Does An Accounting Firm Have the Responsibility to Discover Fraud and Embezzlement ?
In Dancor International, Ltd. v. Friedman, Goldberg & Mintz, 288 Ill. App. 3d 666, 673, 681 N.E.2d 617, 224 Ill. Dec. 302 (1997), the plaintiff brought a malpractice action against a certified public accounting firm alleging that the firm failed to detect warehouse fraud and embezzlement committed by Dancor's director and office manager.
Dancor had also filed a 35-page RICO lawsuit in federal court against its director, which alleged 226 specific fraudulent acts by its director. Dancor, 288 Ill. App. 3d at 669.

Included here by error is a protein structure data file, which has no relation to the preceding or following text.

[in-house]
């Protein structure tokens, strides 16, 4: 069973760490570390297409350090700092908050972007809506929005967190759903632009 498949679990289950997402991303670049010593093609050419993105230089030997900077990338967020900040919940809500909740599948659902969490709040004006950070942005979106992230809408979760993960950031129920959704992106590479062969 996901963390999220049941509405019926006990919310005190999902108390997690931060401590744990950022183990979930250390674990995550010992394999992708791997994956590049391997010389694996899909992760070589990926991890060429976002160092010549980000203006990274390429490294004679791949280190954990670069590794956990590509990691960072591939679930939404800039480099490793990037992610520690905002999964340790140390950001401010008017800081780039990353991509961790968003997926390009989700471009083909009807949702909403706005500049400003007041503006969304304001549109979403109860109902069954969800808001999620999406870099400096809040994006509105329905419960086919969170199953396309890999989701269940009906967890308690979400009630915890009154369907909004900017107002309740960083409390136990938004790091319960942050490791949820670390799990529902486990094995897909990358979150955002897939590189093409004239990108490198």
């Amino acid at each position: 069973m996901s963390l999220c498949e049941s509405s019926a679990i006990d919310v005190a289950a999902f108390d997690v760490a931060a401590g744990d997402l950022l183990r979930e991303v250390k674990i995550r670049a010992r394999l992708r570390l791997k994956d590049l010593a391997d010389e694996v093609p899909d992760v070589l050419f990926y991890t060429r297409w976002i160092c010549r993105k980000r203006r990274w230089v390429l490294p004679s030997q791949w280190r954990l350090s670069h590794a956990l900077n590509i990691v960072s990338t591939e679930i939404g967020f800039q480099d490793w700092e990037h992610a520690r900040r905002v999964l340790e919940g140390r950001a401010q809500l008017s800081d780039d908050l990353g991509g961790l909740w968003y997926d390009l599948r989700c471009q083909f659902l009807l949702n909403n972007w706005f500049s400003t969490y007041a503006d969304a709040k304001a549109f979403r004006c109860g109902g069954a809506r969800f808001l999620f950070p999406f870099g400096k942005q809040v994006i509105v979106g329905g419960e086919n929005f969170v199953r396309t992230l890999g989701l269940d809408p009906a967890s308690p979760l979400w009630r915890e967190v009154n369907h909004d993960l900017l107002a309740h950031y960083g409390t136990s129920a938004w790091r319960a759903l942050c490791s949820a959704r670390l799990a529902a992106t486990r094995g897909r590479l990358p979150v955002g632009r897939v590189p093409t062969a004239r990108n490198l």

This court held that a professional opinion from Dancor's new accountants was not required to start the limitations period running, since the plaintiff had enough information without a professional opinion to file the 35-page federal RICO complaint alleging fraud and embezzlement by its director. Dancor, 288 Ill. App. 3d at 674.
Thr court further noted:
"The mere fact that the extent of injury is not immediately known or ascertainable does not postpone the triggering of the statute of limitations." Dancor, 288 Ill. App. 3d at 677, citing Golla v. General Motors Corp, 167 Ill. 2d at 364.